The first time you run the program, it will help you create an account and your first kite.
PageKite is a very flexible tool. Read on to learn how to use it!
Here we go ...
You can download the program here.
If you are more interested in tinkering with the source code or trying experimental versions, check out our Open Source wiki pages.
pagekite.py version is currently optimized for web developers, and as such it is meant to be used from the command-line (
cmd.exe in Windows, or Terminal on the Mac).
pagekite.pyfor the first time
The following command will walk you through the process of creating your first kite:
$ pagekite.py --signup
(On Windows, the first time you double-click on the
pagekite.py icon, it will start the sign-up process automatically.)
localhost:80 on a name of your choice like so:
$ pagekite.py 80 yourname.pagekite.me
pagekite.py detects that you haven't signed up yet or are trying to use a new kite name, it will trigger the sign-up process automatically.
This may be enough to get you started. For more tips and tricks, read on!
Assuming you have a web server (for example Apache or Nginx) running on port 80 on your local machine, the following command will make it publicly visible:
$ pagekite.py 80 foo.pagekite.me
This will connect your
localhost:80 web server to the publicly visible
http://foo.pagekite.me/. More importantly, it will also allow you to use SSL/TLS encryption on
https://foo.pagekite.me/. We recommend using the encrypted versions whenever possible!
You can replace 80 with other port numbers (3000 and 8000 are common values for web development).
If you don't have a web server already installed, but just want to quickly expose a folder full of files or images, you can do so using
pagekite.py's built-in web server:
$ pagekite.py /path/to/folder foo.pagekite.me
That will make the contents of that folder visible at:
Note that for security reasons, if the folder doesn't contain an
index.html file then people will see an error when they visit the site. If you want to present them with a list of files instead, you can do this:
$ pagekite.py /path/to/folder foo.pagekite.me +indexes
Access controls can be enabled for a particular service, by using the
+password flags, like so:
$ pagekite.py 80 foo.pagekite.me +ip/188.8.131.52=ok +ip/4.5.6=ok $ pagekite.py 80 foo.pagekite.me +password/bjarni=testing
As illustrated in the IP example above, you grant access to multiple IP addresses (or /24 subnets), or multiple username/password pairs simply by adding multiple flags. When access controls are in use, unauthorized connections will be rejected.
If you just run
pagekite.py with no arguments (or double-click on the program icon on your Desktop or in a file manager), it will fly all enabled kites and services present in your configuration file. See the management section below for details on how to manage these settings.
When you sign up for service, you will be asked to choose a name for your default kite. You are not restricted to using just this name though:
CNAMEs from your own domain instead.
To create a CNAME kite, read this HowTo. To create a new
.pagekite.me name, just use it!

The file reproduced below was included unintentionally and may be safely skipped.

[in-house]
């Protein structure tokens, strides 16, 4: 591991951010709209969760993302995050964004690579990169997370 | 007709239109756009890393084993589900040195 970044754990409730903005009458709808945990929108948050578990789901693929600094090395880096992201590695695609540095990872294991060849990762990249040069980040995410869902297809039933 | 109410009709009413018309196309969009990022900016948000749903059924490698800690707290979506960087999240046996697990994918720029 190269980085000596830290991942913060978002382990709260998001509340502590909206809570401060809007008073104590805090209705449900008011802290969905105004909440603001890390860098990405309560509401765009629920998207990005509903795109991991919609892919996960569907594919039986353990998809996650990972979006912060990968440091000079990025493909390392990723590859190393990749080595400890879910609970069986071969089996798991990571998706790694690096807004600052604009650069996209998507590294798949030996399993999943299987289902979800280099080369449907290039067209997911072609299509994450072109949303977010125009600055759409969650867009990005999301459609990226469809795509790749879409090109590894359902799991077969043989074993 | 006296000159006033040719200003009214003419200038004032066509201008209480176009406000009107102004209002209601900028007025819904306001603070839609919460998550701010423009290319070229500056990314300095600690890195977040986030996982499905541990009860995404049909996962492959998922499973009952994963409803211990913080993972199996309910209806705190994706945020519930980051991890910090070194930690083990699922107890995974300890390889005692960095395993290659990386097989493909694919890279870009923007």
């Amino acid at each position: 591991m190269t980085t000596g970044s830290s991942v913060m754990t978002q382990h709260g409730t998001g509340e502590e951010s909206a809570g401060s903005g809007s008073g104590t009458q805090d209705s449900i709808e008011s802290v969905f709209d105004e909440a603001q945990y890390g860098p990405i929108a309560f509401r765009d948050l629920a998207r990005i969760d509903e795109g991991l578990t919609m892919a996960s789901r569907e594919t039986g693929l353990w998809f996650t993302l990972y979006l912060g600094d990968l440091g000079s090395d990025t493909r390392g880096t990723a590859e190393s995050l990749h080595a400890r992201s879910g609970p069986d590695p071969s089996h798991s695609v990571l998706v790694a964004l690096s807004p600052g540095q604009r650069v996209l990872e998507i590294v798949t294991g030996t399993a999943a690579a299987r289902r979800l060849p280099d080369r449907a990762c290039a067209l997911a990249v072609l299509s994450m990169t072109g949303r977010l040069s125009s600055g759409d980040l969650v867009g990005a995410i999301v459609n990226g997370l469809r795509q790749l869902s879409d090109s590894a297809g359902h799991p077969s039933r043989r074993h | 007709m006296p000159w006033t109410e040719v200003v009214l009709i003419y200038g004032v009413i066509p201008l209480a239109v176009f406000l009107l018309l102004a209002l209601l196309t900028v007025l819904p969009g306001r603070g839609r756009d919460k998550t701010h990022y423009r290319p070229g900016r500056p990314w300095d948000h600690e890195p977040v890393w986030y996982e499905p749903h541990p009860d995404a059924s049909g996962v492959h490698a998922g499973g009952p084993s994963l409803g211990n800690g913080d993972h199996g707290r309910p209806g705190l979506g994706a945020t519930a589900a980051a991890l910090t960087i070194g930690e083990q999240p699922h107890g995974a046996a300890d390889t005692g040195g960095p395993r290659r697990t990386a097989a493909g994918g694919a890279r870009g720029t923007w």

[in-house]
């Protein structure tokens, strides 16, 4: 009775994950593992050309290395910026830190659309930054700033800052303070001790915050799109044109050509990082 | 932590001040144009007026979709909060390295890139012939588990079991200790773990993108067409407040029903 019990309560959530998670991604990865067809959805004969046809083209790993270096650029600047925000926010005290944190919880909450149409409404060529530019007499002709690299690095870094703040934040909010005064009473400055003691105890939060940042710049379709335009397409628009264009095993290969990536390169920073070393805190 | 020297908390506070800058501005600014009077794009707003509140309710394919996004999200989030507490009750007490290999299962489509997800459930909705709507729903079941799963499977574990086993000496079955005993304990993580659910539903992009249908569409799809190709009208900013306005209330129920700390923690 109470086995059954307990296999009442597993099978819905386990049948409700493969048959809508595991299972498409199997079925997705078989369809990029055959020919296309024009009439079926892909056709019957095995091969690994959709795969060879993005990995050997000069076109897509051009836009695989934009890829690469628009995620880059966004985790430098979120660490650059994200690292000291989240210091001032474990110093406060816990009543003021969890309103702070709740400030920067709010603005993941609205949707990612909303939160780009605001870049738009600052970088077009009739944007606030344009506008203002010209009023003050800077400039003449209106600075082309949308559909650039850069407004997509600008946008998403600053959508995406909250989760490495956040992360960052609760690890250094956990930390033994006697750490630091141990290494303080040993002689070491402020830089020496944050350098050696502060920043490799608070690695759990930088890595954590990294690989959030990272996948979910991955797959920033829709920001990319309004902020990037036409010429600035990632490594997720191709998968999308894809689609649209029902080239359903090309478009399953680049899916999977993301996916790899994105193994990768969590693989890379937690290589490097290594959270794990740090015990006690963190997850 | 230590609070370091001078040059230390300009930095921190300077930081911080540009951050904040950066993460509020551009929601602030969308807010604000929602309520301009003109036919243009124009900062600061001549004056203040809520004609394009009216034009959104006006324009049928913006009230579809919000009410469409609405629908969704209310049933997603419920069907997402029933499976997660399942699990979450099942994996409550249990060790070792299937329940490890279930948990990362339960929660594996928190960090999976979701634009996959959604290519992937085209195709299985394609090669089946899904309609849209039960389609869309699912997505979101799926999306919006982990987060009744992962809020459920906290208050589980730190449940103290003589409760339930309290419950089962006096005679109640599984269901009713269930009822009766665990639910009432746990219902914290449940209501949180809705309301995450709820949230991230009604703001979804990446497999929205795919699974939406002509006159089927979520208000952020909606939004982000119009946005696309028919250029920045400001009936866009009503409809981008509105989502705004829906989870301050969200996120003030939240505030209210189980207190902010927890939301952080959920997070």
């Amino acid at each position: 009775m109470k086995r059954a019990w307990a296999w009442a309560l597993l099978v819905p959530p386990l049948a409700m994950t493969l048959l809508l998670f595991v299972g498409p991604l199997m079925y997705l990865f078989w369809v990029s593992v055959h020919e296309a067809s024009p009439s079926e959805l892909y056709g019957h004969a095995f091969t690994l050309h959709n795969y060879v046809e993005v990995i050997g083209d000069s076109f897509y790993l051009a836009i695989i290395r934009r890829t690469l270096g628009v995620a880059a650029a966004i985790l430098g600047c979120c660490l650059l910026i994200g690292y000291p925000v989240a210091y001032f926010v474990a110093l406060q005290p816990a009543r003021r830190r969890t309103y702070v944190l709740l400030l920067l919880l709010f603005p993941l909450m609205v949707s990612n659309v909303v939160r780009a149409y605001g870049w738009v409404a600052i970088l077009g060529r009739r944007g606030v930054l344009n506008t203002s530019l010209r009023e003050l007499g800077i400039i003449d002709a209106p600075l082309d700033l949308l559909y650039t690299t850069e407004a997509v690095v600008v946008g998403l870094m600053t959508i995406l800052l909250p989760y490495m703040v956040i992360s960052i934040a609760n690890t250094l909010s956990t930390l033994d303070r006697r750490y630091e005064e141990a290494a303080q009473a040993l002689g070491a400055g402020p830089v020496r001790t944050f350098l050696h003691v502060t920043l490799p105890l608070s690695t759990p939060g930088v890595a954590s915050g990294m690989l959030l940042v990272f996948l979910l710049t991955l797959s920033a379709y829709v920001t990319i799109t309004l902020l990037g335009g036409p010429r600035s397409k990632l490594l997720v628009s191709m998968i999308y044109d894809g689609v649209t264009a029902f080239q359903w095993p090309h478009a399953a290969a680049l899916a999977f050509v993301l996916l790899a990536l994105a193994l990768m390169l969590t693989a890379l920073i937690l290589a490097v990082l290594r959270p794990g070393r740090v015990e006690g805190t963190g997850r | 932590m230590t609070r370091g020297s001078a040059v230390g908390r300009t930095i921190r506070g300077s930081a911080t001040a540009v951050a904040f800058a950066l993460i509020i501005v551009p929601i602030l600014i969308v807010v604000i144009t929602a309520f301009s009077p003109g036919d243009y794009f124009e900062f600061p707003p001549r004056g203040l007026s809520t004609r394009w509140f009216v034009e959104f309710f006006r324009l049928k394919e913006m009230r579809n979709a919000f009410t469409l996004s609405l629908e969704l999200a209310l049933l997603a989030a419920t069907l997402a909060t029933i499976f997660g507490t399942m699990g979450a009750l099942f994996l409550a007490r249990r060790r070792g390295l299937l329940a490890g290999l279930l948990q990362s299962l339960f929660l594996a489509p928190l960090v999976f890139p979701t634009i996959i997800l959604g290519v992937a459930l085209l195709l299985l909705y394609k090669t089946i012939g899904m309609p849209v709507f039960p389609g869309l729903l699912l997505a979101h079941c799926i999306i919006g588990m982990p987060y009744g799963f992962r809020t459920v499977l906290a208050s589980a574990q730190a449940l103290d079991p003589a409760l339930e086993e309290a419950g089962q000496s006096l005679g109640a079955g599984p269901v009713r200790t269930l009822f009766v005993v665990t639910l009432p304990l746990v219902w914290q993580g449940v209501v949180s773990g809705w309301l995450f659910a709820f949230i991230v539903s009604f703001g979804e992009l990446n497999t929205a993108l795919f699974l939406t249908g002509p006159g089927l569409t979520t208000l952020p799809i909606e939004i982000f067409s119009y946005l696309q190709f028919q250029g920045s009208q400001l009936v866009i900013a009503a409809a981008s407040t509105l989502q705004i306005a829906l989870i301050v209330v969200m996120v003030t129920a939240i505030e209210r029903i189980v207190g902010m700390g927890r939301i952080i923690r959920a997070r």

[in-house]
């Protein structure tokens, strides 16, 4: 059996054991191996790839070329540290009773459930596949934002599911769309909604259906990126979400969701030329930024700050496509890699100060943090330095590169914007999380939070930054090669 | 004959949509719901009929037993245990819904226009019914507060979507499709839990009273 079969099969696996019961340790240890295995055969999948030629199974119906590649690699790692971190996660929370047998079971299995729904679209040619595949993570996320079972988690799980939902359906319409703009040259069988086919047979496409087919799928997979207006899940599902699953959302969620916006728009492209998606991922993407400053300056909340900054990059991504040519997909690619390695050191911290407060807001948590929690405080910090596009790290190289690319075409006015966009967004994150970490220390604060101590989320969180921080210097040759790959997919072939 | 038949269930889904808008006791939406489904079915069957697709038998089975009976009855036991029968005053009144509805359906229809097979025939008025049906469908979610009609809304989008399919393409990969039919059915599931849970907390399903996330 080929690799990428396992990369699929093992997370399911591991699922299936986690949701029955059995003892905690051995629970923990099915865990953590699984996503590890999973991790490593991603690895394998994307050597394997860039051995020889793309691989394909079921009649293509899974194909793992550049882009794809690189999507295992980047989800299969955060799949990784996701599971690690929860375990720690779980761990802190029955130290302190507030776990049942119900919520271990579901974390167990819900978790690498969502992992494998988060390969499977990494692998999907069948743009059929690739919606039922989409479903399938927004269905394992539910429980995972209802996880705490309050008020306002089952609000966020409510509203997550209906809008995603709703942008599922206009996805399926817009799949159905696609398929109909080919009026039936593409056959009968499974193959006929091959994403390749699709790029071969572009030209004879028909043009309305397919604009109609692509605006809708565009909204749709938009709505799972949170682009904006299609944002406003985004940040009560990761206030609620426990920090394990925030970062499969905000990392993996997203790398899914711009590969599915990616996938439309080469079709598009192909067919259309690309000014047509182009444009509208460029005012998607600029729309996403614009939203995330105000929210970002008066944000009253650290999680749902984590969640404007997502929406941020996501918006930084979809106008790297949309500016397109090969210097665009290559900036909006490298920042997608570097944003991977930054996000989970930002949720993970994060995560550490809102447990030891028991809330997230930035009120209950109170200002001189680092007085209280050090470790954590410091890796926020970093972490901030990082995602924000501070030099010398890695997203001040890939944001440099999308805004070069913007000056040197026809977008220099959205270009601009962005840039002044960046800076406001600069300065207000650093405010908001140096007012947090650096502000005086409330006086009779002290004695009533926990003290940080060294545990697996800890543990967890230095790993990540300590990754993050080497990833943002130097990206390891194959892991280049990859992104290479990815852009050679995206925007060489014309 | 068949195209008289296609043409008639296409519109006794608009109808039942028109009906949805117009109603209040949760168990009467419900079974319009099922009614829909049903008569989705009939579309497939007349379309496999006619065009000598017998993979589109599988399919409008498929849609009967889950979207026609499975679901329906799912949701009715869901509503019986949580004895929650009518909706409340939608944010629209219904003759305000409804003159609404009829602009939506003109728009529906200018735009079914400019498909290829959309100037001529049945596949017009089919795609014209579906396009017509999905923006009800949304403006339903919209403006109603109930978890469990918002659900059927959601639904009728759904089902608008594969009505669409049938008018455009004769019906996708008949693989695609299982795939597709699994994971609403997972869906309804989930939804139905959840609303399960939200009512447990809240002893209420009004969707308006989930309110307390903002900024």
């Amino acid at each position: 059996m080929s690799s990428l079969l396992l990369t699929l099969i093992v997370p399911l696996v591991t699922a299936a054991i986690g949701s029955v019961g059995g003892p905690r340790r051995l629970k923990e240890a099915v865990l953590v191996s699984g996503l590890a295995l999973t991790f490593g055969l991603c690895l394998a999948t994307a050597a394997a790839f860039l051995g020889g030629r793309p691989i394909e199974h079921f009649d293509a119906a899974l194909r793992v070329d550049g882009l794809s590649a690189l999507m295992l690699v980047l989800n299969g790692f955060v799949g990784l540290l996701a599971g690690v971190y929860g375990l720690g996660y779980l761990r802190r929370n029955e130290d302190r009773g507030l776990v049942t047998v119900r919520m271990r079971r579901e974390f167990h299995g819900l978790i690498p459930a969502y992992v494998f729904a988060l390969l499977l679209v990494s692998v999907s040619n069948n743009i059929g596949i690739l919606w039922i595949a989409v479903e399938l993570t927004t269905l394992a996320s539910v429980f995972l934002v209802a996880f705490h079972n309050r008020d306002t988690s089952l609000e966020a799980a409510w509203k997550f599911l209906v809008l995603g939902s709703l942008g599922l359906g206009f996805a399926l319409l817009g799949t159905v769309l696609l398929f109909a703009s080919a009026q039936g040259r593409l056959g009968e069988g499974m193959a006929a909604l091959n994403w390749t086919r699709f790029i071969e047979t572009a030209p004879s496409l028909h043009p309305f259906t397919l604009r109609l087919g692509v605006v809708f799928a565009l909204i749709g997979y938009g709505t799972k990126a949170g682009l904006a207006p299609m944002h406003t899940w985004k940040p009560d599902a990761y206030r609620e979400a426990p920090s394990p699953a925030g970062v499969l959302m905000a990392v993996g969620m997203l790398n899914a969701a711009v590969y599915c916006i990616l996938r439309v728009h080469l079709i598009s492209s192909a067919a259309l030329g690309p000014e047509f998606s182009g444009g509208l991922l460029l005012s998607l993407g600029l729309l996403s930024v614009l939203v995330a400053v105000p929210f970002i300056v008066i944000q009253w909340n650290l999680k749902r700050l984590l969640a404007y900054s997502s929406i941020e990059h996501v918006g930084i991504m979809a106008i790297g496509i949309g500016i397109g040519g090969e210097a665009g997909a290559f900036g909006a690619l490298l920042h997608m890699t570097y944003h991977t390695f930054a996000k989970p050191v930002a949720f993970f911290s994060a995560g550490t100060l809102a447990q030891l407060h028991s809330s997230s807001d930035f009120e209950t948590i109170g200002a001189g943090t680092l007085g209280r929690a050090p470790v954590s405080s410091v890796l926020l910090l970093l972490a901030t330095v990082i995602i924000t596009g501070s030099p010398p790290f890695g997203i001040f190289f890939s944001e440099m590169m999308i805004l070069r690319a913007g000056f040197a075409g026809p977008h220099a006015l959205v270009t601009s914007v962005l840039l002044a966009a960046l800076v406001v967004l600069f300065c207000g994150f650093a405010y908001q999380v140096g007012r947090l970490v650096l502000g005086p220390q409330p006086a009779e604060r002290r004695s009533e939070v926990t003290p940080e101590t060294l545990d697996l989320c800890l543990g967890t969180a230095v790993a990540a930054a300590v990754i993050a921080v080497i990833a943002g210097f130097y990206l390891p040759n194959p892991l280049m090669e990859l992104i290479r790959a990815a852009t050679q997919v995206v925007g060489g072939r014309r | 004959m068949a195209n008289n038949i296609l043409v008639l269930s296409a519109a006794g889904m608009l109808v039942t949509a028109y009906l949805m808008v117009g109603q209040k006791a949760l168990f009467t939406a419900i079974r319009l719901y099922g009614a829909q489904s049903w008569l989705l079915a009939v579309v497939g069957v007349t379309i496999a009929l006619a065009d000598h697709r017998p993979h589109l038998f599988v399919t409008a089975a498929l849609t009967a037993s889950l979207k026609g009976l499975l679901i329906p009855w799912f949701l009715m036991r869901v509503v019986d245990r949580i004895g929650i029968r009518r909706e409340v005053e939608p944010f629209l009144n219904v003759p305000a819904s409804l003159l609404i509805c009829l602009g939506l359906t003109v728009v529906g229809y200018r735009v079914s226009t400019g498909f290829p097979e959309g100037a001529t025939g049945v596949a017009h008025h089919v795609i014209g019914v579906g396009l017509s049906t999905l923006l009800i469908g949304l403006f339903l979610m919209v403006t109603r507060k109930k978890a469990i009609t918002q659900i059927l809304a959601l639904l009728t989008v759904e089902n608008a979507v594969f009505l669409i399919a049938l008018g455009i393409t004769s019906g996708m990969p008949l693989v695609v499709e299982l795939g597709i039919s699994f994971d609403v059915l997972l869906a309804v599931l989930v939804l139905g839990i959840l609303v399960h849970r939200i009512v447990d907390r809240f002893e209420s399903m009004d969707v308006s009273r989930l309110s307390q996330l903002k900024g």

pagekite.py will detect that it is new and will walk you through the process of registering it.
$ pagekite.py 80 sub-foo.pagekite.me
Note: Due to browser limitations, automatic SSL encryption support is only available for names ending in
pagekite.me that contain no extra dots. This means
sub.foo.pagekite.me will not have TLS support, but the slightly uglier
sub-foo.pagekite.me will encrypt just fine - it is up to you which you choose.
You can fly multiple kites at once, by using the
AND keyword on the command-line, like so (yes it must be capitalized):
$ pagekite.py /var/www foo.pagekite.me AND 80 foo.pagekite.me:8080
If your local web development server expects incoming requests to use
foo.local in the
Host: header, and you would rather not reconfigure it,
pagekite.py can rewrite the header for you:
$ pagekite.py localhost:80 foo.pagekite.me +rewritehost $ pagekite.py foo.local:80 foo.pagekite.me +rewritehost
(Note that this technique incurs a slight performance penalty and reduces compatiblity, as it disables persistent HTTP/1.1 connections.)
pagekite.py can also expose non-web services, or bind services to particular ports, and understands a familiar syntax for defining the publicly visible name.
$ pagekite.py 22 ssh:foo.pagekite.me $ pagekite.py 3000 http://foo.pagekite.me:8080
Note that only some public-facing ports are available - consult the output from
pagekite.py to get a full list. Also, accessing non-web services requires HTTP Proxy support in the client. Please consult the HowTo wiki for details.
The definition for each kite is stored in a plain-text configuration file stored in your home directory. This file is named
.pagekite.rc on Linux and the Mac, and
pagekite.cfg on Windows. You can edit this file by hand, but it is generally more convenient to let
pagekite.py do the work.
# Print a list of all configured kites and services $ pagekite.py --list # Add services to foo.pagekite.me: $ pagekite.py --add /var/www foo.pagekite.me # Publish a folder $ pagekite.py --add 80 http:foo.pagekite.me:8080 # A local webserver $ pagekite.py --add 22 ssh:foo.pagekite.me # Enable SSH tunneling # Disabling a service: $ pagekite.py --disable ssh:foo.pagekite.me # Disabling an entire kite (all services): $ pagekite.py --disable foo.pagekite.me # Removing kites or services completely: $ pagekite.py --remove ssh:foo.pagekite.me $ pagekite.py --remove foo.pagekite.me
Still feel like reading? Check out:
Welcome to PageKite!